Rabbeinu Bechaya, one of our great sages from the Middle Ages, explains the common denominator of these four species is that they are connected to water. He says they are fresh throughout the year and a very important requirement of them is that they be fresh for the use of the mitzvah of Sukkot. The Gemara explains if your lulav is dried out, you cannot use it, you cannot fulfil your mitzvah; and so too with your etrog, aravah and hadass.
Thus, a really important shared requirement for all four of these species is their freshness – their connection to a water source. That remaining life-giving liquid encapsulated within each of them is an integral part of the fulfilment of the mitzvah on Sukkot.
But why? What does this water represent? What is this liquid, this juice within them, and what does it mean for us? Rabbeinu Bechaya explains that it represents life. When we bring these four species together, we celebrate and give thanks to Hashem for the fact that we are more alive than ever. And we are saying that we are now ready to dedicate that life to Hashem in His infinite wisdom and kindness.
And now, dear friends – the connection to Rosh Hashanah and Yom Kippur becomes so clear. On Rosh Hashanah and Yom Kippur, we pray for many things. We pray for a good year, for a sweet year, and we pray for all of G-d’s blessings. But, most fundamentally, we pray for life itself. The words of the machzor are filled with so many rich examples. We ask Hashem: “The King, who desires life” to “remember us for life” and “write us in the book of life”.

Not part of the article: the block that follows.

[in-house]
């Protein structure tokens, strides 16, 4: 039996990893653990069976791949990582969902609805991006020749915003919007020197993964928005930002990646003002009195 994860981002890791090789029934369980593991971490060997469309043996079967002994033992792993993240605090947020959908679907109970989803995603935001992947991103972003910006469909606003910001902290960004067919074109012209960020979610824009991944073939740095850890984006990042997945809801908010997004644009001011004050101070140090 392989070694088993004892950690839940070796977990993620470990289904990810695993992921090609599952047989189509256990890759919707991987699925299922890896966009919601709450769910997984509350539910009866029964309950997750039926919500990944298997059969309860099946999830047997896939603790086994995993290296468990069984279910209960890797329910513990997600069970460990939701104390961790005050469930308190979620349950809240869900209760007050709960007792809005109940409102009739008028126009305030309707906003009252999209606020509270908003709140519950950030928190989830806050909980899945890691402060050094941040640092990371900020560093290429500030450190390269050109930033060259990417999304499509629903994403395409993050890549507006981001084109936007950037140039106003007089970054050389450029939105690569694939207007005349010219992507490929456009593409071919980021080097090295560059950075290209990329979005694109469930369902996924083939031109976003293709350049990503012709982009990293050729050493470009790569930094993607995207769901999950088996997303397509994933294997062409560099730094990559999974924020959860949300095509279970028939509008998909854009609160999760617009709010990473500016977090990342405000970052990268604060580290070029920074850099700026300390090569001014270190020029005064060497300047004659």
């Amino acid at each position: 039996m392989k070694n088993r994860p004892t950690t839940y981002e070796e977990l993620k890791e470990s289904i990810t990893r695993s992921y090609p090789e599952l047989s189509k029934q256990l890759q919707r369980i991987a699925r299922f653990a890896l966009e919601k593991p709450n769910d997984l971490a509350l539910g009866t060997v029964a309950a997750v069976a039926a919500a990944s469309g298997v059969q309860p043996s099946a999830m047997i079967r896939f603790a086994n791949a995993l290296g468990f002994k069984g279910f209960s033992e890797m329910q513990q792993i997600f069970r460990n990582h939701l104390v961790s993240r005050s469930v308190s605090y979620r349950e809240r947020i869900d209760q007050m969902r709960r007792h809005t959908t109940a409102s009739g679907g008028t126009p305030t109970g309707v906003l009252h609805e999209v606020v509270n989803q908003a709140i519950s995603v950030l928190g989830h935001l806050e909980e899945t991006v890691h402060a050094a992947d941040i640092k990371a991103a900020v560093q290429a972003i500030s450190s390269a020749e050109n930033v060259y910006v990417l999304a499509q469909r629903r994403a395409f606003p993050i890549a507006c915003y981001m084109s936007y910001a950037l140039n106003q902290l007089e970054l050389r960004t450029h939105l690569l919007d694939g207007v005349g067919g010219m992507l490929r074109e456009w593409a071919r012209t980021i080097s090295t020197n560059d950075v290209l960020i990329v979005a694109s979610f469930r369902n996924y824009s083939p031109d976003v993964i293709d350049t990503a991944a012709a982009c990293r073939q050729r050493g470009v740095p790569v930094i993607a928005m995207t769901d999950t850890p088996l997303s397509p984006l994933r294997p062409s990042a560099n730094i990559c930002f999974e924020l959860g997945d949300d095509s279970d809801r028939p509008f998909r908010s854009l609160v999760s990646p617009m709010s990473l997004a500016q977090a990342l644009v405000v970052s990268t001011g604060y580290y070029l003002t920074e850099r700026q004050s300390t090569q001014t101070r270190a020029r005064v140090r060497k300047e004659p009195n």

Chayim, chayim, chayim. Life, life, life. Over and over again – that is what we pray for. Because we never take its privilege for granted.
And so comes along Sukkot, immediately after Rosh Hashanah and Yom Kippur, and you know what we give thanks to Hashem for? For the very fact that we’re alive. For the fact that we have breath in our lungs and energy in our bodies – that is what we are thankful for. And that is why we bring together the four species, as fresh as can be, filled with as much moisture as possible, and we thank G-d for the life that He has given us. We take them and we say the blessing of shehechiyanu: “Thank you G-d, Who has sustained us and kept us alive to reach this point.”
Now, let’s take this idea one step further. It’s not only about gratitude for being alive. Yes, we are incredibly grateful, but Sukkot is a declaration of what we plan to do with this new life. We take the four species, we bow before G-d and we sing Hallel – recognising the infinite greatness and magnificence of G-d, dedicating our gift of life to Him. And how do we do that? Through the Torah, which is the gateway to life.